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Letters, Jan. 15, 1979

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Carter and China

To the Editors: I applaud President Carter’s historic decision finally to recognize the People’s Republic of China [Dec. 25]. It is about time we joined the rest of the world in the acceptance of what has become a political fact. Neil H. Butterklee Stony Brook, N. Y.

President Carter does not speak for all the American people, at least not for me. I’m going to “dance with the guy wat brung me”—Taiwan. Virginia B. Hooko Seattle

Now we have our American Chamberlain. Only the umbrella was missing. Philip L. Walsh Kingston, R.I.

Why is Senator Goldwater so upset about our abandonment of Taiwan? Forgive my cynicism, but when has the sanctity of U.S. treaties prevailed over pragmatic considerations? Ask any Indian. Coleman S. Williams Saugatuck, Conn.

The knee-jerk hysterical reaction of conservatives reveals the narrow scope of their vision. Carter’s recognition of the legitimacy of almost one-quarter of mankind has been roundly applauded by our allies. This act of statesmanship, which enhances the prospects of peace, is somewhat above the line of sight of ostriches. Jerry Fenney Windsor, Va.

Dumping Israel?

You attack Israel for refusing to give in to absurd new Egyptian proposals that fly directly in the face of the Camp David agreements [Dec. 25]. But if Taiwan can be abruptly dumped by the U.S. after a friendly relationship that has flourished for almost 30 years, is it any surprise that Israel is hesitant to accept Sadat’s two-faced assurances of good intent after 30 years of war? Jeffrey Lipsitz Toronto

The Oliphant cartoon of Begin’s Inn appears to equate Israeli Premier Begin’s negotiating position with the biblical denial to Mary and Joseph of room at the inn. This continuation of the anti-Semitic cartooning that has been among us for a thousand years is an affront to us all. Begin’s position is clearly not antiChristian. He is doing what he thinks best for the people of Israel in his negotiations with the Arabs. Jack R. Bershad Philadelphia

The Nobel Peace Prize that Premier Begin so eagerly rushed to accept has turned to Silly Putty in his hands. He’s impossible to love, difficult to admire. Tom De Moss Eugene, Ore.

Israel is ready to give up land, military bases and oilfields in the Sinai. In return, she gets peace. Maybe. If, after Israeli withdrawal, there is no progress on other fronts, the peace treaty would be nullified. It would be absurd for Israel to agree to this. MaIke Wartelsky New York City

Muppet Mania

John Skow’s article on the Muppets [Dec. 25] was the most delightful, touching and refreshing story I’ve read in years. You missed a golden opportunity, however. A centerfold of Miss Piggy would have made the issue a collectors’ item. Frank Bachenheimer Glenview, III.

Kermit the Frog should be our Ambassador to the People’s Republic of China. Then he can spread his good cheer to one more part of this troubled world. Richard C. O’Donnell Cincinnati

Thanks for telling me I’m not the only adult who ignores everything else to watch The Muppet Show. J.S. Price Arlington Heights,Ill.

U.P.I. Abroad

TIME’s survey of attempts by some Third World governments to control news [Nov. 20] contains a historic misunderstanding. In referring to the autobiography of former Associated Press General Manager Kent Cooper, it was stated that a cartel of European news agencies controlled “all the news that flowed into and out of the U.S. until well into the 1930s.” In fact, United Press International (then United Press) began serving overseas clients in 1909, and by 1929 its service was going to 1,170 newspapers in 45 overseas countries and territories. It covered the world for its U.S. subscribers with its own correspondents and was completely independent of the world news cartel with which A.P. was then associated. Frank Tremaine Senior Vice President United Press International New York City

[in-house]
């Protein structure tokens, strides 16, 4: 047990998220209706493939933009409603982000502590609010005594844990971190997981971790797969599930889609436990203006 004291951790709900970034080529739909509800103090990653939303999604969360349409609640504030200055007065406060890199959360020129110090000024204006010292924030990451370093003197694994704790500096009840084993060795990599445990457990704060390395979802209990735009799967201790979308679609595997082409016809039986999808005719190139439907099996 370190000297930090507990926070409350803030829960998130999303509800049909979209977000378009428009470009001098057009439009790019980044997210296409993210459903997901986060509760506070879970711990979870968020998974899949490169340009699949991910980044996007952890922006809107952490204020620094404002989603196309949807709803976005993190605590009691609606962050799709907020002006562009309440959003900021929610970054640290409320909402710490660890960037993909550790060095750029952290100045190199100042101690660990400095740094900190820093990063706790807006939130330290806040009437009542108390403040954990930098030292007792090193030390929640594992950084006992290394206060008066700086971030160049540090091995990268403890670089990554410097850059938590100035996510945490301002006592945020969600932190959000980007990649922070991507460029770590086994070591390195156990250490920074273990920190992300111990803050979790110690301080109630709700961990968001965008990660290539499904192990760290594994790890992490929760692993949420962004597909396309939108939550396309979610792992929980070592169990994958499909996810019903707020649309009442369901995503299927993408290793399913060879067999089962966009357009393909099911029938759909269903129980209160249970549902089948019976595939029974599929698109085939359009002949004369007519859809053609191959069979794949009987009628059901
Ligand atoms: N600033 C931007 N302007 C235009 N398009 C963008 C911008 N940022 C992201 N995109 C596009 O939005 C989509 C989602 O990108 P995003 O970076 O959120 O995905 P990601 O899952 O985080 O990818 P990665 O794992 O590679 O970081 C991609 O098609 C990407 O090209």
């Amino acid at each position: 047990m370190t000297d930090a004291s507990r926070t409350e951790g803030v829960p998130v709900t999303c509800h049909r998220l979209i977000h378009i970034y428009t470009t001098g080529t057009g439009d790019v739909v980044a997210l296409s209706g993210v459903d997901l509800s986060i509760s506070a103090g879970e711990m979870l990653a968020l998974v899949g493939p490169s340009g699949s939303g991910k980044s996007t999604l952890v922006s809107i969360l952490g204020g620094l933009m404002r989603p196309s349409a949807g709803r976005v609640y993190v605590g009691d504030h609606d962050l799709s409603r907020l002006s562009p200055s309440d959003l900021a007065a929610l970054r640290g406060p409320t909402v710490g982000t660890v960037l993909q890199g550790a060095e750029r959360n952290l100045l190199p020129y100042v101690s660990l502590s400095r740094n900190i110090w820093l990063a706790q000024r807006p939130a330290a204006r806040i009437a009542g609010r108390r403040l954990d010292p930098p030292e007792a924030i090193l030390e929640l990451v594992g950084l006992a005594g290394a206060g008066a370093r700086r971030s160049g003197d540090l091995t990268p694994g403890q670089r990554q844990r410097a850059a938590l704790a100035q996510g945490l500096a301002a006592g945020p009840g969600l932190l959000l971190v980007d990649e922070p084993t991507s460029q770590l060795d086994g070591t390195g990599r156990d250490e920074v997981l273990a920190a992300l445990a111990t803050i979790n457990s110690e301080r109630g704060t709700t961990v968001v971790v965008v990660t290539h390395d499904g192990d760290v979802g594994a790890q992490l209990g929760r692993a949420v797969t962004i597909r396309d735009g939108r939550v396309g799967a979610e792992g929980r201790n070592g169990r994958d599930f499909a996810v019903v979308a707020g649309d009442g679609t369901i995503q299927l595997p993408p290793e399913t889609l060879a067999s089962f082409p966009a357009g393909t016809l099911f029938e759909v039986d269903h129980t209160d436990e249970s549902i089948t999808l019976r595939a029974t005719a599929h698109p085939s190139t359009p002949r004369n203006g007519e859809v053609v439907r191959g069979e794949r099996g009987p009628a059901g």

Inflationary ’70’s

It defies belief that Frank Trippett could write a full page on the ’70s without one word about inflation [Dec. 251. If there is anything future generations will recall about this decade, it will be the disappearance of the 25¢ hamburger, the 10¢ Coke and the $5 three-martini lunch. E.L. Estes Jr. Racine, Wis. Eying Evil

Despite Auschwitz, the Gulag Archipelago, Cambodia and Jonestown, we are being told once again that evil does not exist [Dec. 18]. Good grief! What would have to happen for Milhaven and Baum to accept the existence of evil? Having eliminated evil from the world, perhaps they would be so kind as to rid us of poverty, disease, pain and war as well. Robert H. Stein White Bear Lake, Minn.

History has yet to bear out liberal theology’s tendency to believe all human beings are good, warm creatures with a few bad wrinkles. As one who works with high school students, I find that kids won’t buy this approach because it just isn’t true. Not only does it whitewash thoughts, attitudes and emotions they know are wrong, but it also deprives them of the greatest blessing one can achieve: the realization of God’s infinite love for a completely undeserving man. Where there is no sin there can be no forgiveness. Robert P. Beschel Jr. Seattle

Default of Dennis

Cleveland’s Mayor Dennis Kucinich seems to lend credence to the saying “Never send a boy to do a man’s job” [Dec. 25]. Let’s hope Santa Claus provided him with enough toys and games so he can amuse himself while the professionals attempt to straighten out the mess. Edward F. Greene Keene, N.H.

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